Victims seek archbishop’s help, Group wants all Maryland predators ‘outed’
Victims seek archbishop’s help
Group wants all Maryland predators ‘outed’
Some priests aren’t on his ‘credibly accused’ list
They’re deemed ‘credibly accused’ by other bishops
SNAP: “Stop splitting hairs start protecting kids”
One of cleric, an admitted predator, has a church post
All the ‘missing’ prists were in MD but were ‘outed’ elsewhere
Holding signs and childhood photos at a sidewalk news conference, clergy sex abuse victims will reveal that some Maryland predator priests are not on the archdiocesan ‘accused’ list. And they will challenge the Baltimore’s archbishop to
--add them to the archdiocesan website, and
--post the alleged offenders’ photos, whereabouts and full work histories, so kids will be safer and victims will feel validated.
Victims will also disclose that previously-hidden presence of an admitted abusive cleric who is in DC, was in Baltimore, and recently held a church leadership position.
The group will also call on Maryland lawmakers to reform or repeal the state’s “archaic, predator-friendly” laws (like the statute of limitations) and set up a two or three year ‘civil window,’ to enable victims to protect kids by exposing wrongdoers in court.
Monday, July 29 at noon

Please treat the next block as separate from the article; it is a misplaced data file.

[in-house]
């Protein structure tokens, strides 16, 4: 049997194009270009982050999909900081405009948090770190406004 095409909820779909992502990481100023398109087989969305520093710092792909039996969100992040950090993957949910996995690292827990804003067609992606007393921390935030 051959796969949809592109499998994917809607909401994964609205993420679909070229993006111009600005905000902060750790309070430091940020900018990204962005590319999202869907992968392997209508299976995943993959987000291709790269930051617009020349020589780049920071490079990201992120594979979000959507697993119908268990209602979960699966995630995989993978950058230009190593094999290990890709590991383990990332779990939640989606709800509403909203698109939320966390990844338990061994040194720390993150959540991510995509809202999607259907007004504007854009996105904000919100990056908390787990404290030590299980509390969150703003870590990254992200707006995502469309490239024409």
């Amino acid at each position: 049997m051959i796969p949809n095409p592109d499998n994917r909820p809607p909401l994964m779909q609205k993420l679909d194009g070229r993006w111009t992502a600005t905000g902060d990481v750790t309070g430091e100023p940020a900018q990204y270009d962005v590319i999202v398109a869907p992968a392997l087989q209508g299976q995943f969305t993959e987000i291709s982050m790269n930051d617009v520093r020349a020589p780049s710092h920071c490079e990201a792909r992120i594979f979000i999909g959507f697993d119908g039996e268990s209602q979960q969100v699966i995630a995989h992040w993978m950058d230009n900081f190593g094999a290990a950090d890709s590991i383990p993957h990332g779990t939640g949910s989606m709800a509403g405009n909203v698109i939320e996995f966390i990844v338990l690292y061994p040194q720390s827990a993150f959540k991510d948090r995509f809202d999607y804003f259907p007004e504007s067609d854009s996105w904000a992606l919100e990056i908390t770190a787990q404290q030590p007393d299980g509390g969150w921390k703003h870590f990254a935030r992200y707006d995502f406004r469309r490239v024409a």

On the sidewalk outside the Baltimore archdiocesan headquarters (“chancery”), 320 Cathedral St. (corner of W. Mulberry) in Baltimore (410 547 5555)
Three-four clergy sex abuse victims and their supporters who belong to a support group called SNAP, the Survivors Network of those Abused by Priests, including a Missouri man who was the organization’s long time executive director and a Bowie man who is the group’s volunteer Maryland leader. (Both were molested by clergy.)
1) An admitted predator priest now lives in Washington DC, was in Baltimore as recently as 2003, and held a church leadership post just a few years ago. He’s supposedly been “permanently removed from ministry,” according to a news report and a New York-based Catholic order known as the Marists. https://www.societyofmaryusa.org/
In 1995, Atlanta Catholic officials announced that Fr. Philip S. Gage had been removed two years earlier from his post at the Marist School because of allegations that he molested a 17 year old student there in 1989. Later, church staff learned of another possible victim who was 18 at the time of the alleged abuse. They reportedly sent 7,000 letters to alums about the abuse report, according to the Atlanta Journal Constitution. http://www.bishop-accountability.org/news3/1995_05_19_White_SchoolReveals_Philip_Gage_1.htm
Fr. Gage was then sent to a church facility in Maryland. Last year, his name was put on the Wheeling WV diocesan website as a “credibly accused” molester. (From 1979-81, he worked in Wheeling, WV.)
According to the Marist website, in 2017, he was a member of the Council of the Province and was pictured with other top Marist officials, including Fr. William Rowland, who is the current president of Marist School and a member of the same council. Fr. Rowland was also working at the Marist School when Fr. Gage’s abuse surfaced.